Eleanor of Aquitaine was the wife of two kings, Louis VII of France and Henry II Plantagenet of England, and the mother of two others, Richard the Lionhearted and John Lackland. In her eventful, often stormy life, she not only influenced the course of events in the twelfth century but also encouraged remarkable advances in the literary and fine arts. In this book, experts in five disciplines—history, art history, music, French and English literature—evaluate the influence of Eleanor and her court on history and the arts.
Elizabeth A. R. Brown views Eleanor as having played a significant role as parent and politician, but not as patron. Rebecca A. Baltzer takes a new look at the music of the period that was written by and for Eleanor, her court, and her family. Moshé Lazar reexamines her relationship to the courtly-love literature of the period. Eleanor S. Greenhill and Larry M. Ayres reassess her influence in the realm of art history. Rossell Hope Robbins traces the lines extending from the French courtly literature of Eleanor's period down into fourteenth-century Chaucerian England. The essays reflect divergent but generally complementary assessments of this remarkable woman's influence on her own era and on future times as well.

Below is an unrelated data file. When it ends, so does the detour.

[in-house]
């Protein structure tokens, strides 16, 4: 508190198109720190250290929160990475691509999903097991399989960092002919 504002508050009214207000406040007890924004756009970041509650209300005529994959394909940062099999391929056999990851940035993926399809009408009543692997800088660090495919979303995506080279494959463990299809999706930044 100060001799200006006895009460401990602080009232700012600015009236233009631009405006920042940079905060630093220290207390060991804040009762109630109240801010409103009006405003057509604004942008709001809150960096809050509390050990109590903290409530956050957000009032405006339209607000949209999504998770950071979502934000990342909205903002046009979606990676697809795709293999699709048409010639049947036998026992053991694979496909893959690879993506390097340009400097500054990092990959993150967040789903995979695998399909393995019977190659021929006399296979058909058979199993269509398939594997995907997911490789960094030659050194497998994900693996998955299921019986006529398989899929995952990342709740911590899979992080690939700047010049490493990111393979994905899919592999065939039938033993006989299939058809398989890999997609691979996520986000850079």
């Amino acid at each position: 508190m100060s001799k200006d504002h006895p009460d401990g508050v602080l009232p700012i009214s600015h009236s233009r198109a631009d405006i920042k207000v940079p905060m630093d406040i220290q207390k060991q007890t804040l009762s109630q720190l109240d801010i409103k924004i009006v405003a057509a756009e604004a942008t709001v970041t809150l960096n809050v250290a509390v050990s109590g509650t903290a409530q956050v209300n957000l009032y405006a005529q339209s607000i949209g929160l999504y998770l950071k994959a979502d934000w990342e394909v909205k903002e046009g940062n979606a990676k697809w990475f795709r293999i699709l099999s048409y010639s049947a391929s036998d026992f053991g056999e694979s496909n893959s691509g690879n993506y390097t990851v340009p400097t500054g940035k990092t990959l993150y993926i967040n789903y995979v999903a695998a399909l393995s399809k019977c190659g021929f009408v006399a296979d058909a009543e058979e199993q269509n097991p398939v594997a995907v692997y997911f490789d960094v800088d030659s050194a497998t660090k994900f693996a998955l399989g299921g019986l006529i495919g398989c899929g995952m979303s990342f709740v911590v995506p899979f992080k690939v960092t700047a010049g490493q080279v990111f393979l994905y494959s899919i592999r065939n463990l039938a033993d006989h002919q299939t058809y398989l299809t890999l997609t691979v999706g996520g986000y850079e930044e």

This volume is the result of a symposium held at the University of Texas in 1973.